Specialized training for a specialized career.
The Surgical Technology program prepares students to work as valuable members of a surgical team, which most commonly includes surgeons, anesthesiologists, and circulating nurses. Surgical Technologists assist in surgical procedures under the supervision of surgeons, registered nurses, and other surgical personnel. They perform a variety of critical hands-on tasks, including:
- Preparing operating rooms by setting up surgical instruments and equipment
- Preparing patients for surgery by washing, shaving, and disinfecting incision sites
- Passing instruments and other sterile supplies to surgeons during surgical procedures
- Maintaining a proper sterile field throughout the surgical process
- Monitoring and assessing operating room conditions
- A strong foundation in both the theory and techniques of surgical technology
- Hands-on learning in on-site surgical laboratories that simulate the surgical environment
- Valuable, practical experience gained through the completion of clinical practicums at off-campus healthcare facilities, under the supervision of instructors and professional practitioners
- Liberal arts and sciences courses that provide students with a foundation of skills and knowledge necessary to reason clearly and communicate effectively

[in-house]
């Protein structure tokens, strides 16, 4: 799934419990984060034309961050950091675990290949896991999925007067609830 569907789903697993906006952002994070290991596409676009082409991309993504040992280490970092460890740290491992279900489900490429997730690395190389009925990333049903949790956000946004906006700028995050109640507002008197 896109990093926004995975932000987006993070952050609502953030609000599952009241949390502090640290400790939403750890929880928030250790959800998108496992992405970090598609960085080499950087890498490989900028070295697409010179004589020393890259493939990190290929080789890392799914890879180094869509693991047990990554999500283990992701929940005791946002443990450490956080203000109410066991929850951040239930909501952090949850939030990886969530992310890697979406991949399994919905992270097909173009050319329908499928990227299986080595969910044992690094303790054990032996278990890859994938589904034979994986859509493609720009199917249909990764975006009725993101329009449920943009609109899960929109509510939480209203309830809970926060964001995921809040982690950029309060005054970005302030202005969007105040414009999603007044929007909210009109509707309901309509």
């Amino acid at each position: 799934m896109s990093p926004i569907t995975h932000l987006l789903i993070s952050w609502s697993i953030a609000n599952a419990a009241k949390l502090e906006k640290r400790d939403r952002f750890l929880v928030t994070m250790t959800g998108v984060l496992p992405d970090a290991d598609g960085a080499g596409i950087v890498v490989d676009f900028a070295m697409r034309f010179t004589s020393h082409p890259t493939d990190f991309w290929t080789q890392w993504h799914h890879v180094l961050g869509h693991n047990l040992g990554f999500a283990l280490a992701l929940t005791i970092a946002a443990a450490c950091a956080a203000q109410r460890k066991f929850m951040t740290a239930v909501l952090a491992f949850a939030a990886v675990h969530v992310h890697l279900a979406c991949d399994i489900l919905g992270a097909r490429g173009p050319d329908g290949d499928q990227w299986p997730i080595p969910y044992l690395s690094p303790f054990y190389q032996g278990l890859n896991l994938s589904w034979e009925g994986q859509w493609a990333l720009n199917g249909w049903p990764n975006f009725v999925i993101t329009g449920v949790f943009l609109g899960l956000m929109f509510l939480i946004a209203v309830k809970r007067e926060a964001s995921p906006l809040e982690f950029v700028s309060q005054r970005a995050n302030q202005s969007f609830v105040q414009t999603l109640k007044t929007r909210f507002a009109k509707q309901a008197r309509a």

The Surgical Technology program is accredited by the Commission on Accreditation of Allied Health Education Programs (CAAHEP) upon the recommendation of the Accreditation Review Council on Education in Surgical Technology and Surgical Assisting (ARC/STSA). Students who complete a CAAHEP-accredited Surgical Technology program are eligible to sit for the Certified Surgical Technologist (CST) exam, a national credentialing exam administered by the National Board of Surgical Technology and Surgical Assisting (NBSTSA). Seventy percent of Berkeley College’s Surgical Technology students who graduated between August 1, 2016, and July 31, 2017, passed the Certified Surgical Technologist (CST) exam on their first attempt. This pass rate is higher than the national average of 58.6 percent, according to statistics from the National Board of Surgical Technology and Surgical Assisting.